Edited by scfhome on 10/11/2011 20:56:59 MDT.

Jacob D
(JacobD) - F

Locale: North Bay
Re: MSR Hubba on 10/11/2011 21:00:29 MDT Print View

Hey Craig, does the Hubba have a vent (or vents) on the fly? I recently did a side by side on the Hubba Hubba, Copper Spur UL2, and REI Quarter Dome T2. I don't know how similar the designs are to the single person equivalents but I was pretty impressed with the Quarter Dome. It was the only tent that had dual vents on the fly. The headroom was fine due to the interesting shape of the tent, but it was a couple of inches lower than the others (not a problem for me at 6'-3).

The Hubba Hubba did not have a vent on the fly (I'm not sure if the 2012 version does) and picked up quite of condensation the night I compared them. Prior to that I noticed it always seemed to pick up a little more than I liked, but that night I had all three pitched next to each other in close proximity and the other two tents had much less condensation.

I don't know much about the solo versions of any of these though.

Craig W.
(xnomanx) - F - M
Re: Re: MSR Hubba on 10/11/2011 21:47:57 MDT Print View

No vents on the fly.

Yuri R
(Yazon) - F

MSR Hubba on 10/11/2011 22:34:57 MDT Print View

Another vote for MSR Hubba...

Love the tent, even though it is not THE lightest. Lots of vestibule space, can be pitched quickly, because fly covers way more area than the net inside - generally air movement is not a problem.

It also has solid construction, which i prefer to some other tents since they feel less stable.

Dave -
(FamilyGuy) - F

Locale: Up there
Re: MSR Hubba on 10/11/2011 22:42:51 MDT Print View

From the OP; "Looking for a freestanding, more spacious alternative to a bivy for our rainy west coast winters. I use the Big Agnes Fly Creek UL2"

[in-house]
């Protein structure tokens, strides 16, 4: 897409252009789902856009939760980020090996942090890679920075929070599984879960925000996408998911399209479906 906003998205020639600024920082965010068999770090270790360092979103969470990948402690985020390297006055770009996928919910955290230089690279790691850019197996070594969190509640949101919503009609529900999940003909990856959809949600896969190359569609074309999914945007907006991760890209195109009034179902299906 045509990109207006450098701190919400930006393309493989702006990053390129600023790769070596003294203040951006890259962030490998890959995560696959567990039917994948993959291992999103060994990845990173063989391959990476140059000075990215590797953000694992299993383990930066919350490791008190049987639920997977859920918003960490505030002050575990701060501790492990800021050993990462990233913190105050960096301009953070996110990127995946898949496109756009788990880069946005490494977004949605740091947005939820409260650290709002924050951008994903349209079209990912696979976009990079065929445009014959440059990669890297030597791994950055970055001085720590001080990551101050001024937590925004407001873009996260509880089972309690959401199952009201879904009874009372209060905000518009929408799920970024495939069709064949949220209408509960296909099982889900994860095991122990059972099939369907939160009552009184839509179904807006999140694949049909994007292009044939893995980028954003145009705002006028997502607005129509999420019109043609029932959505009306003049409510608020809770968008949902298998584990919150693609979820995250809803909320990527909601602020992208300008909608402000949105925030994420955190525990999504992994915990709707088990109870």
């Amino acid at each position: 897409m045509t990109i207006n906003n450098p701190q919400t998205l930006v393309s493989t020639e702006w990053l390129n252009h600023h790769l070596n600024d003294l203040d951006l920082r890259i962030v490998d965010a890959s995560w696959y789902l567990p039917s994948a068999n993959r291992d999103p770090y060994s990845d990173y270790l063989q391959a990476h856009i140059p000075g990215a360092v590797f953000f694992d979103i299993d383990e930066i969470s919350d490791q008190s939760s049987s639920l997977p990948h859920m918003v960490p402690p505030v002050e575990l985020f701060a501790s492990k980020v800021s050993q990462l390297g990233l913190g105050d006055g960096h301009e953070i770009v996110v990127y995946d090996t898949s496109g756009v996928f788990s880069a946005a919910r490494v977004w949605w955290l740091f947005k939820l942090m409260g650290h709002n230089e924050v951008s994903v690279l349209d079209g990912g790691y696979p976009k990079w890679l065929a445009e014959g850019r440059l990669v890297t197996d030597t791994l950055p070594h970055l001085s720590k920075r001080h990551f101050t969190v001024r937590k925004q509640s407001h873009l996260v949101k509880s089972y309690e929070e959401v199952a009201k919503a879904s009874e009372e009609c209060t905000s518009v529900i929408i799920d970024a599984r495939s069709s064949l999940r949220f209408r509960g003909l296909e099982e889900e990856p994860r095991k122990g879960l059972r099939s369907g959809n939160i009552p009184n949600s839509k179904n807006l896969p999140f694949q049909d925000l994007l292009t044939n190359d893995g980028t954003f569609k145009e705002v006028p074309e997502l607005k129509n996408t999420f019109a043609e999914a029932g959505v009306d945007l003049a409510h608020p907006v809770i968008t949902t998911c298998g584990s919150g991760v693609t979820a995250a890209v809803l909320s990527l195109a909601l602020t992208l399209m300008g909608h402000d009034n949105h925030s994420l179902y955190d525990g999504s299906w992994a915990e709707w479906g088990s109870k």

Why in the world would you all recommend the coffin like Hubba based on what the OP is looking for? It is much narrower and heavier than his current tent. Not to mention its profile will not be as good in the wind as his current tent. I have used one and although it has decent headroom, it is narrower than the bivy that I use!

Craig W.
(xnomanx) - F - M
Re: Re: MSR Hubba on 10/11/2011 23:10:25 MDT Print View

"Why in the world would you all recommend the coffin like Hubba based on what the OP is looking for?"

Silly me.

When I saw the thread title "Freestanding solo tent with low condensation?" I assumed the OP was looking for a freestanding solo tent with low condensation...not looking for a 2-3 man "solo" tent with low condensation.

Besides...One man's "coffin" is another man's happy place.


Dave -
(FamilyGuy) - F

Locale: Up there
Re: Re: Re: MSR Hubba on 10/11/2011 23:35:58 MDT Print View

Well, you do look quite happy in there. Are you laying on a NeoAir?

Stephen M
(stephenm) - MLife

Locale: Mind your own business
"Freestanding solo tent with low condensation?" on 10/12/2011 03:22:13 MDT Print View

Hi Dave,

I say it more like a mummy pad in that coffin :-)

Mark Cashmere
(tinkrtoy) - M

Locale: NEOH
BA CS1 on 10/12/2011 04:25:57 MDT Print View

I have had no problems with my BA CS1 in regards to condensation in NW PA and NE WV (i.e. can be humid and rainy) and I don't do a guyline taught pitch - just freestanding and staked (the guylines are still factory bundle wrapped and attached to the tie out points). I find it to be a palace for me and my stuff (I'm 5'8", 175#) and the pop vent on the head end is nice. The vestibule is big enough for pack and boots, but my pack usually gets crushed up and goes at my feet. I don't even think I have ever needed to use the extra 1/2 vestibule on the right side. The only downfall in your requirements is probably the fast pitch in rain - it goes up pretty quickly, but it isn't like an AKTO, you still need to get the fly on after putting together the inner tent. Practice might help there. HTH

Raymond Estrella
(rayestrella) - MLife

Locale: Northern Minnesota
Freestanding solo tent with low condensation? on 10/12/2011 08:48:46 MDT Print View

I too want something that pitches fast and dry in the rain. You may look into one of these:

Contact him and see if they have any in stock first and what the wait may be if not.

I have been dealing with a lot of rain lately and decided to get the 2P version of that tent and placed an order to get on the waiting list for next batch.

Ty Ty

Locale: SE US
TT Moment on 10/12/2011 10:41:53 MDT Print View

What about the TT Moment with the freestanding pole and the liner?

Stephen M
(stephenm) - MLife

Locale: Mind your own business
Scarp on 10/12/2011 10:43:50 MDT Print View

The TT Scarp is a good tent also.